China‘s ‘artificial sun’ nuclear fusion reactor has set a new world record after running at 216million degrees Fahrenheit (120million°C) for 100 seconds, according to state media.
It also achieved a peak temperature of 288million°F (160million°C) – more than ten times hotter than the sun.
Chinese scientists hope the Experimental Advanced Superconducting Tokamak (EAST) will unlock a powerful green energy source in Beijing’s quest for ‘limitless clean power’.
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Clean energy: Chinese scientists hope the Experimental Advanced Superconducting Tokamak (EAST) will unlock a powerful green energy source in Beijing’s quest for ‘limitless clean power’
Workers are pictured checking the equipment at the EAST in China’s eastern Anhui province
New record: China’s ‘artificial sun’ nuclear fusion reactor ran at 216million degrees Fahrenheit (120million°C) for 100 seconds. Its previous record was 180million°F for 100 seconds
How it works: This graphic shows the inside of a nuclear fusion reactor and explains the process by which power is produced. At its heart is the tokamak, a device that uses a powerful magnetic field to confine the hydrogen isotopes into a spherical shape, similar to a cored apple, as they are heated by microwaves into a plasma to produce fusion
The cutting-edge device, which was first fired up last December, broke its previous record of maintaining a plasma temperature of 180million°F (100million°C) for 100 seconds.
Its next goal could be to run at a consistent temperature for a week, according to Li Miao, director of the physics department of the Southern University of Science and Technology in Shenzhen.
‘The breakthrough is significant progress, and the ultimate goal should be keeping the temperature at a stable level for a long time,’ he told China’s state-run newspaper the Global Times.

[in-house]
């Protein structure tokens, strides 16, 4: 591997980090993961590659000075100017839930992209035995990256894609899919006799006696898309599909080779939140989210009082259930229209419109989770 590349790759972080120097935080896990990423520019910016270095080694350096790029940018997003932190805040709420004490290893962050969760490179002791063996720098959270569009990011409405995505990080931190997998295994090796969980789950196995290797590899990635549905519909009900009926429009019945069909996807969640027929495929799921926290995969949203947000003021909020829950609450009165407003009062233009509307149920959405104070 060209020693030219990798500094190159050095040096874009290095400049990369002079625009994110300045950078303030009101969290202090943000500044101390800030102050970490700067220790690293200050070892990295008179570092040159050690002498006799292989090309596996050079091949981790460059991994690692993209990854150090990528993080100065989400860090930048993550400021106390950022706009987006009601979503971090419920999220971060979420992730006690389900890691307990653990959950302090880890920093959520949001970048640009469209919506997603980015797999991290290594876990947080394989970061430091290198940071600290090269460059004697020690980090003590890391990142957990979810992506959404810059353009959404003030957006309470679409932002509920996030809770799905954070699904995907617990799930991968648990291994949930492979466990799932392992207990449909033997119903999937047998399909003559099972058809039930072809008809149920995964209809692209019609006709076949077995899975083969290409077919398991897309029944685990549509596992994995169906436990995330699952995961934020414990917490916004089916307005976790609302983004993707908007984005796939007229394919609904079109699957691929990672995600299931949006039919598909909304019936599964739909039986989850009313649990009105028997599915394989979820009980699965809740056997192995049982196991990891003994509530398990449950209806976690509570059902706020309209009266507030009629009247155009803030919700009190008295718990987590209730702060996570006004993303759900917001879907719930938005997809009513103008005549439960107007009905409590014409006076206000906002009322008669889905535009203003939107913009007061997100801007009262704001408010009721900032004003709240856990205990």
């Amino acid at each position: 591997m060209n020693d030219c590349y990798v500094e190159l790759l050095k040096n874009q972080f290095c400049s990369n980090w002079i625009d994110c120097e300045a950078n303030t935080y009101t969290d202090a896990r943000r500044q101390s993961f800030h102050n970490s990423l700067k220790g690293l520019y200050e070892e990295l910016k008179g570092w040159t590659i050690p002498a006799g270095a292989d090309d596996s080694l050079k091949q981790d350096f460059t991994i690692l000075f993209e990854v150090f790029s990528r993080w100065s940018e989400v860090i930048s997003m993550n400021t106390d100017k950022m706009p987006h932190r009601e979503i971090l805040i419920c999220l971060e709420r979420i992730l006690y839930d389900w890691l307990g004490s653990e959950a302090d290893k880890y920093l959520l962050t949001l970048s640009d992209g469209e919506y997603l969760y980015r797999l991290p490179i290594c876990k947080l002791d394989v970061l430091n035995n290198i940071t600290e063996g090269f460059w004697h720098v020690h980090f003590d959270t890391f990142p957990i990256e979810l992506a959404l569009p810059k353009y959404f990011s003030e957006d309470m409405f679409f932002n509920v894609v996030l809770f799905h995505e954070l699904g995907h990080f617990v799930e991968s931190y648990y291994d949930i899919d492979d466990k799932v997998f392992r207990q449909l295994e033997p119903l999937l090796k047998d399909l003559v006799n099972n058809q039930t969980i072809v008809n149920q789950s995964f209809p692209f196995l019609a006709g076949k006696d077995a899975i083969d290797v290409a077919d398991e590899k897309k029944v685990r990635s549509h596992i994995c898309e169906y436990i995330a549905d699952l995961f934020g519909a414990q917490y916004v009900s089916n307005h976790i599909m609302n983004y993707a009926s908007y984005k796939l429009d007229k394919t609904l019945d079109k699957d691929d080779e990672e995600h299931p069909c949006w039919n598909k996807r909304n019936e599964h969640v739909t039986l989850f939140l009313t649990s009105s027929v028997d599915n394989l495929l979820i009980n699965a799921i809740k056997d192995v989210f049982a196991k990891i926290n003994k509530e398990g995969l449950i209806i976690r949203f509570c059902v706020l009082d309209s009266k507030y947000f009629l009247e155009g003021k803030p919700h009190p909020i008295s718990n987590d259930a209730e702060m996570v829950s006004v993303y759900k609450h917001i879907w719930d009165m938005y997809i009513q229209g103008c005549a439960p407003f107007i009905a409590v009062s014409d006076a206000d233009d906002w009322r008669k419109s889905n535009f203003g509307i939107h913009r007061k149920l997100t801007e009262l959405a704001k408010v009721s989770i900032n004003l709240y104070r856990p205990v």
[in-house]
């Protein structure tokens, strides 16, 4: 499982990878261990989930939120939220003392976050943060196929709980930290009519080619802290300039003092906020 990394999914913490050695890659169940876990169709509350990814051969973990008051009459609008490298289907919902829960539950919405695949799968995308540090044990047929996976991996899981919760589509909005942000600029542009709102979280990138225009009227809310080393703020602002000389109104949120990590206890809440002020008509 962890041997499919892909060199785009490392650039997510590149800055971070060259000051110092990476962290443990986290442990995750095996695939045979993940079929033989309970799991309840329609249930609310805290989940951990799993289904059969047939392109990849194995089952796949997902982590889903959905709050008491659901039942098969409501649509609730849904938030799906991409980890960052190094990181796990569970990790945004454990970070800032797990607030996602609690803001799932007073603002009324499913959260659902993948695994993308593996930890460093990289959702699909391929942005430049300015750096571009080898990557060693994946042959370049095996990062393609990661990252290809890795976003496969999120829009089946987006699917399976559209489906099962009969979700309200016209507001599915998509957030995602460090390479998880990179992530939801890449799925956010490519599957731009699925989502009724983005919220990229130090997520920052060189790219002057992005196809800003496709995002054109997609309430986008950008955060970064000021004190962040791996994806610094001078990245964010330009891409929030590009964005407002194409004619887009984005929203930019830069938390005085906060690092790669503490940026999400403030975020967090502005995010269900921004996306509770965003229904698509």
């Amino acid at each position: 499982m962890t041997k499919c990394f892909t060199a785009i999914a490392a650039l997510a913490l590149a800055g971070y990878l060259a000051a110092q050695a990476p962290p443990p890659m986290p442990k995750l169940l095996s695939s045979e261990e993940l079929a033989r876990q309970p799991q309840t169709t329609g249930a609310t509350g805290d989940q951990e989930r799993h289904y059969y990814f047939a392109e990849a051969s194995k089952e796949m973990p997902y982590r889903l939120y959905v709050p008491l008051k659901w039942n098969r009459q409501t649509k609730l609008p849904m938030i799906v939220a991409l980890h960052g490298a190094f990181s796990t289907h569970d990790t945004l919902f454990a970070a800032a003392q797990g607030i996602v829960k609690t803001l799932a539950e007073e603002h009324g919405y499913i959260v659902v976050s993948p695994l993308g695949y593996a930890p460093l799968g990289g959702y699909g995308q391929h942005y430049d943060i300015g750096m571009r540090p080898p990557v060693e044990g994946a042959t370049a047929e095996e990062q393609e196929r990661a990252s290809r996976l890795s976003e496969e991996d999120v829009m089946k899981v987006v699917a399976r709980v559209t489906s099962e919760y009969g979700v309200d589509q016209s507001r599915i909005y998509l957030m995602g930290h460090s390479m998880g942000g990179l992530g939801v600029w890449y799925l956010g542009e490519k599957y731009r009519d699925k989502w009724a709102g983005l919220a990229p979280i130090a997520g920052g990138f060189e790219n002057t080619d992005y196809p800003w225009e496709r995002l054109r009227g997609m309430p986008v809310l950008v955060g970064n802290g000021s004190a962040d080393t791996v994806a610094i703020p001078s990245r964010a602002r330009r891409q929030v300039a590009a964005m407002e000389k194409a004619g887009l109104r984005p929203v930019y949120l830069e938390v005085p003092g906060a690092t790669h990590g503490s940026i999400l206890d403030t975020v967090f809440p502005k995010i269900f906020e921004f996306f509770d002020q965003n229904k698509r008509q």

The machine, China’s largest and most advanced nuclear fusion experimental research device, uses a powerful magnetic field to fuse hot plasma.
It is designed to replicate the nuclear fusion process that occurs naturally in the sun and stars to provide almost infinite clean energy.
Located in China’s eastern Anhui province and completed late last year, the reactor is often called an ‘artificial sun’ on account of the enormous heat and power it produces.
It is based at the Hefei Institutes of Physical Science of the Chinese Academy of Sciences.
Its next goal could be to run at a consistent temperature for a week, according to Li Miao, of the physics department of the Southern University of Science and Technology in Shenzhen
The machine, China’s largest and most advanced nuclear fusion experimental research device, uses a powerful magnetic field to fuse hot plasma. A worker is pictured checking the machine
Purpose: The device is designed to replicate the nuclear fusion process that occurs naturally in the sun and stars to provide almost infinite clean energy. It was completed late last year
It is based at the Hefei Institutes of Physical Science of the Chinese Academy of Sciences
HOW A FUSION REACTOR WORKS